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Daniel Assumes Space Institute Helm; Stresses Vital Role of Partnerships

Partnerships are vital to the future of The University of Tennessee Space Institute, Donald C. (Don) Daniel said in brief “get-acquainted” remarks to the faculty, staff and students June 5.

Daniel assumed leadership of UTSI on June 1 as UT Associate Vice President and UTSI Chief Operating Officer, succeeding John E. Caruthers who is retiring. Meanwhile, Daniel plans a busy summer with UTSI as home base as he reaches out to various partners.

Arnold Engineering Development Center (AEDC), Oak Ridge National Laboratory (ORNL), and UT Knoxville (especially the College of Engineering) head his list of vital partnerships, Daniel said.

He defined partnerships as “working on things together,” not “shaking hands and asking for money.”

Daniel also pledged to keep close watch – measuring benchmarks and numbers – on the Space Institute’s “revitalization plan,” which focuses sharply on propulsion and materials processing as key emphasis. He said UT leaders have authorized hiring new faculty (both research and tenure-track professors) and other research personnel.

The former AEDC chief scientist said he has encountered enthusiasm and keen interest in UTSI’s future locally, statewide, and regionally – “reaching from Huntsville to Kentucky.” He said he and Joel Muehlhauser, UT assistant vice president and dean of research at UTSI, recently attended the Tennessee Valley Economic Corridor Summit.

“I like many things,” Daniel said, “and three of these are friendly, polite and professional people, good, hard work that is thorough and timely, and this beautiful place – what a privilege to work here.”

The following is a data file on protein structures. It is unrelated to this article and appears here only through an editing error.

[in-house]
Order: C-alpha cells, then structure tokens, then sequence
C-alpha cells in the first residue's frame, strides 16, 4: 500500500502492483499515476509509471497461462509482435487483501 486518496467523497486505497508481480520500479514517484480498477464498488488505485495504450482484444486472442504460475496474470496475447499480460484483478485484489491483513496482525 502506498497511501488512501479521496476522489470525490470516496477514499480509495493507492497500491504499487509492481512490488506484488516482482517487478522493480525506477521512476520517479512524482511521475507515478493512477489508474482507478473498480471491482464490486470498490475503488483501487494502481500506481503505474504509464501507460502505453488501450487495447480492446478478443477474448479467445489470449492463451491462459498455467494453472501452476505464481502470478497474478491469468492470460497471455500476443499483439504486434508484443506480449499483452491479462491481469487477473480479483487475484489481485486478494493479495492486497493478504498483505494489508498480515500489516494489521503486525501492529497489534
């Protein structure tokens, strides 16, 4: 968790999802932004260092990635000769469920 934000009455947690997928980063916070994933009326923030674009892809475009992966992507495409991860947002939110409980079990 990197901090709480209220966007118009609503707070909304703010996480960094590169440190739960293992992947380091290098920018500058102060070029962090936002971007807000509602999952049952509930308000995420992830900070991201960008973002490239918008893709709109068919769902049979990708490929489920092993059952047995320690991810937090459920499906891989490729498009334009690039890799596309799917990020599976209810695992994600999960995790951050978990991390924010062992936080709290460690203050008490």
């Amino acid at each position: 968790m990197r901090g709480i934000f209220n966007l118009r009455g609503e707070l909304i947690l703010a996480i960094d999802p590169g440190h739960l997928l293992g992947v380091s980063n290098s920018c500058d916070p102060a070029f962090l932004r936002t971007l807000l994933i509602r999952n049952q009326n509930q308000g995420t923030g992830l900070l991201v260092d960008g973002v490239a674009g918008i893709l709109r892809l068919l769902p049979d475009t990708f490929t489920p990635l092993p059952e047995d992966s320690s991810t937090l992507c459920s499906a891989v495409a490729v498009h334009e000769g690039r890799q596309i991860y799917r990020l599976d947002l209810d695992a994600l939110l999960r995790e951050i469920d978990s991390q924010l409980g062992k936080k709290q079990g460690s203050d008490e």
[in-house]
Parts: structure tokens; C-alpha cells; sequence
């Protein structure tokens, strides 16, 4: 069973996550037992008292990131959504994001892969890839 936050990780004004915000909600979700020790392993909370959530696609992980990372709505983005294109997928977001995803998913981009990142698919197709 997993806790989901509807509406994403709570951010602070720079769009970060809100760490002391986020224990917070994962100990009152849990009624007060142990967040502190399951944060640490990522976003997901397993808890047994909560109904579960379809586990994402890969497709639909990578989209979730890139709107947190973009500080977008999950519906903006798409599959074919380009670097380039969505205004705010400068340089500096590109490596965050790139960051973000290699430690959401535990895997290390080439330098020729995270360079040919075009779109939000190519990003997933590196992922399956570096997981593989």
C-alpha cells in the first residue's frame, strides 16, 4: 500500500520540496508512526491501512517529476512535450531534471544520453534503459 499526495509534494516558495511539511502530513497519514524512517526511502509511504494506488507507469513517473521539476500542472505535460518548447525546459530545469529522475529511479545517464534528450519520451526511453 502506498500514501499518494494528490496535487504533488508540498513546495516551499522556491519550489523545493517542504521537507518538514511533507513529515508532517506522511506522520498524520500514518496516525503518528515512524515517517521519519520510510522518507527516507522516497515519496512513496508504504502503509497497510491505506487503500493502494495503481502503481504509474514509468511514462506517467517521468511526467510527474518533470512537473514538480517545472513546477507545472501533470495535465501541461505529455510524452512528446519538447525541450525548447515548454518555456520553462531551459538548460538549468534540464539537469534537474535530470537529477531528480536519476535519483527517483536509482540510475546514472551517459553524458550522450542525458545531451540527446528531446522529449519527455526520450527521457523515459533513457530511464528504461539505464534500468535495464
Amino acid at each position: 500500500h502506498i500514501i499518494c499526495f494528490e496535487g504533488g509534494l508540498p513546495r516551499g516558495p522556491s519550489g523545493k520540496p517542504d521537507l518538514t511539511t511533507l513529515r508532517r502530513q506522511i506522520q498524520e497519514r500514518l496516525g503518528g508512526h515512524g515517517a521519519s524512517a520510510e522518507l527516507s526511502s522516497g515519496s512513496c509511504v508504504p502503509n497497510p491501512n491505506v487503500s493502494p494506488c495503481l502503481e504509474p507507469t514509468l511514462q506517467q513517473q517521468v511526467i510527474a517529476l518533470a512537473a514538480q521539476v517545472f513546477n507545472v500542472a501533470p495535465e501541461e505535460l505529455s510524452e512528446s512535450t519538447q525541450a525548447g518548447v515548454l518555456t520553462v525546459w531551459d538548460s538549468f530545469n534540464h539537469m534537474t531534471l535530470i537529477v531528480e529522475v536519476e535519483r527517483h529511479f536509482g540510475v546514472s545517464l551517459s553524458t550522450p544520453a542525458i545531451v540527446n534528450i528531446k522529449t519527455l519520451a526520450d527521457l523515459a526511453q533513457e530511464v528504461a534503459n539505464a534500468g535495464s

Daniel, who recently met with Gov. Phil Bredesen, said the governor’s plans to locate a high school on the Institute’s campus for exceptional science and mathematics students has a target opening date of 14 months.

Responding to a question, Daniel, a renowned expert in aerospace engineering, said he thinks UTSI needs to be “selective” in planning future propulsion (and other) projects, emphasizing the need to focus research on needs 20 years in the future rather than focusing on “today’s engineering needs.”

June will be an especially busy time, Daniel said, mentioning among other activities, a planned visit by John Petersen, UT president, who “has provided outstanding leadership,” a visit with Brig. Gen. David Stringer, AEDC commander, an invitation to attend the UT President’s staff meeting, and establishing “a new relationship” with the Hands On Science Center in Tullahoma.

A former Deputy Assistant Secretary of the U.S. Air Force for Science, Technology, and Engineering, Daniel also was once Executive Director of the Air Force Research Laboratory.
Before being chosen to lead UTSI, he was a principal research engineer with the Georgia Tech Research Institute, a Distinguished Research Professor with the National Defense University’s Center for Technology and National Security Policy, and chairman of NATO’s Research and Technology Board.